North Central            15          79             10

                                                           30       50

                                                                               Northeast Highlands
                                                                               East Central

                                                                    30         Taconic Mountains
                                                                               Eastern Foothills



23). Four egg dates recorded during Atlas                        Mourning Doves provide almost constant
Project fieldwork fell between April 25 and                      brooding of the young until the end of nest
June 25. Both parents regurgitate "pigeon                        life nears, and do not take sanitary care of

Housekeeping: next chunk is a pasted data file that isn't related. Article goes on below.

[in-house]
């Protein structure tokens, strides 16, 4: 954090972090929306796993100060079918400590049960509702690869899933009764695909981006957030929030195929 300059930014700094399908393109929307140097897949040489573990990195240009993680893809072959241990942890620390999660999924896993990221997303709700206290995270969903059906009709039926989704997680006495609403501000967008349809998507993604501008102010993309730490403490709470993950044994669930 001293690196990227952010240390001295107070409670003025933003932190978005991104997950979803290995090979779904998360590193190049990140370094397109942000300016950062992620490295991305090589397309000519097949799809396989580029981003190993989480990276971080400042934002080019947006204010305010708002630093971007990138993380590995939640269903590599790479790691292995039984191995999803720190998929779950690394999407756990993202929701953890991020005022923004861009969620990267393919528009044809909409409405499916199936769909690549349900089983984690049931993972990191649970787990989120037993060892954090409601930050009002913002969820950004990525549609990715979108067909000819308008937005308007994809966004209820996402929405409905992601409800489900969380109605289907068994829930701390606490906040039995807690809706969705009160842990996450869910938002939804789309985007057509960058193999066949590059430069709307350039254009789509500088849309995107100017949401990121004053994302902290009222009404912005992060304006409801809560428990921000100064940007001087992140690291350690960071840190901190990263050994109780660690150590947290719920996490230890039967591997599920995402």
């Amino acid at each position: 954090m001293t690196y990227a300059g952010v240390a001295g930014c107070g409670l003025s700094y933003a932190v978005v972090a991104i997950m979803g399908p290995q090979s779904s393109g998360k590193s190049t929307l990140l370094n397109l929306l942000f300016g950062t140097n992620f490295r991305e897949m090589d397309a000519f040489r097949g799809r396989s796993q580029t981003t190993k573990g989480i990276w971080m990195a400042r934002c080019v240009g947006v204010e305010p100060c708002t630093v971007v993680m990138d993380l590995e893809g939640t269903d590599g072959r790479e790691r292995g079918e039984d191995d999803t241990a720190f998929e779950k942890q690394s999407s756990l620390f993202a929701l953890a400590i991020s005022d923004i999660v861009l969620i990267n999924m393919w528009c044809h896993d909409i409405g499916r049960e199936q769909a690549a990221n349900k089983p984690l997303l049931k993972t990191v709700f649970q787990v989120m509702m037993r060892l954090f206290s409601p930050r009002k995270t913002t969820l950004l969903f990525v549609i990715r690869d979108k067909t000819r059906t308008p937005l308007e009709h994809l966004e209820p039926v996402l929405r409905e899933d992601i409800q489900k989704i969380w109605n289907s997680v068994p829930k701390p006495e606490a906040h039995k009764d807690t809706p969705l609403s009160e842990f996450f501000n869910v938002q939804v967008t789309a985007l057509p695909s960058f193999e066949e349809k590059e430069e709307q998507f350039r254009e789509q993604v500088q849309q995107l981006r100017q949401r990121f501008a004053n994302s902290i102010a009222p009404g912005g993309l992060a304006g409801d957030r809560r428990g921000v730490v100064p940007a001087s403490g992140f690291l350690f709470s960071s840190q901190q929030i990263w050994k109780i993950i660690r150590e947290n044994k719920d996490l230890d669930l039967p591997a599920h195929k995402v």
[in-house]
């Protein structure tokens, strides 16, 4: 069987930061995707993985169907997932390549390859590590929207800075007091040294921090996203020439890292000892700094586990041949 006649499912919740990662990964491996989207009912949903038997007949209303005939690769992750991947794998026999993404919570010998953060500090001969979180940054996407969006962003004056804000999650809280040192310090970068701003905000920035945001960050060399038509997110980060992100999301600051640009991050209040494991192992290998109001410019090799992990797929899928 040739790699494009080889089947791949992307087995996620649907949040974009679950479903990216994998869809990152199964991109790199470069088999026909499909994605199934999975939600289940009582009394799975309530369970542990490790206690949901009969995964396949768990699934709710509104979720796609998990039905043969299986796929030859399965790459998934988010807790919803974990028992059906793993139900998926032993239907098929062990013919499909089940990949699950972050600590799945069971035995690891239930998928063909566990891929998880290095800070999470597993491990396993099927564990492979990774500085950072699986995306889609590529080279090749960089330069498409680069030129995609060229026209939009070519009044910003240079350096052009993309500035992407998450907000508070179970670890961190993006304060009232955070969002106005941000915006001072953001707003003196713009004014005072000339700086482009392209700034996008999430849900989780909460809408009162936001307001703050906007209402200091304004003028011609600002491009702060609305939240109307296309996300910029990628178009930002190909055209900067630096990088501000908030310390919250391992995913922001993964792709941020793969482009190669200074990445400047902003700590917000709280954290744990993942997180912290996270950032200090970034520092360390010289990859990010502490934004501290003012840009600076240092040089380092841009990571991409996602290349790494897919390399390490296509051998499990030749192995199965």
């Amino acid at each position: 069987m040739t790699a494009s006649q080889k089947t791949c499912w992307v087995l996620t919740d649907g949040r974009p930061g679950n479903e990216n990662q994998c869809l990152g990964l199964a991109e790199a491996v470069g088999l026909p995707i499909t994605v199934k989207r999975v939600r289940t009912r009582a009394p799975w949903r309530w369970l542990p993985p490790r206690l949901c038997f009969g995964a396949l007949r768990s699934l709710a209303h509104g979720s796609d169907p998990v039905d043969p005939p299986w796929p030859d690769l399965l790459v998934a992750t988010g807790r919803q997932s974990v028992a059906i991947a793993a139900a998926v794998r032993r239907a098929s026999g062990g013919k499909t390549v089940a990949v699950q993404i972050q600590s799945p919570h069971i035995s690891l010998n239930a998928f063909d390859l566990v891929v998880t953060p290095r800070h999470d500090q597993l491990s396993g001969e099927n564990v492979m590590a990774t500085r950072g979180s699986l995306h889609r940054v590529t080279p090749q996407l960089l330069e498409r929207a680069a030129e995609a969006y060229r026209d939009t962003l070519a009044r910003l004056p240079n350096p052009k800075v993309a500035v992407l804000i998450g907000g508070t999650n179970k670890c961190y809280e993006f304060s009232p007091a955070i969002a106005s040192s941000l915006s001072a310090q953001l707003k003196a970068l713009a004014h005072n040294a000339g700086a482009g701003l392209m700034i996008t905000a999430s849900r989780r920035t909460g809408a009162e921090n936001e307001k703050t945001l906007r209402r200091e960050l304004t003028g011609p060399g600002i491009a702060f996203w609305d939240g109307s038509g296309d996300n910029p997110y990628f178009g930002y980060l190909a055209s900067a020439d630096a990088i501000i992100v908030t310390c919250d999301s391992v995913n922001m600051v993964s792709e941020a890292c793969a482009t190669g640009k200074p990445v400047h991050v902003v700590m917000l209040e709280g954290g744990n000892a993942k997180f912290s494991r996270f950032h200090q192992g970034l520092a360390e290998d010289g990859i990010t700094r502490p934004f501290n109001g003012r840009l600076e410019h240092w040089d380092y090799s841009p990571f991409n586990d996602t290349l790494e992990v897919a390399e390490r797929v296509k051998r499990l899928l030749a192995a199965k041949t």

milk" for the young squabs; it is soon sup-                      the nest.
plemented by weed seeds and grain. As the                                                   ROY W. PILCHER
incubation period lasts from 14 to 15 Y2
days, and the young fledge in 13 to 15 days,
the nesting cycle is completed in approxi-
mately 30 days. Two nestling dates for Ver-
mont were April 17 and May 14, and the
latest of five fledgling dates was July 16; the
Mourning Dove potentially can have at least
three broods. Nice (1922-23) recorded two
striking differences between nest behavior of
the Mourning Dove and passerine birds:

                                                                                           Mourning Dove                    12 5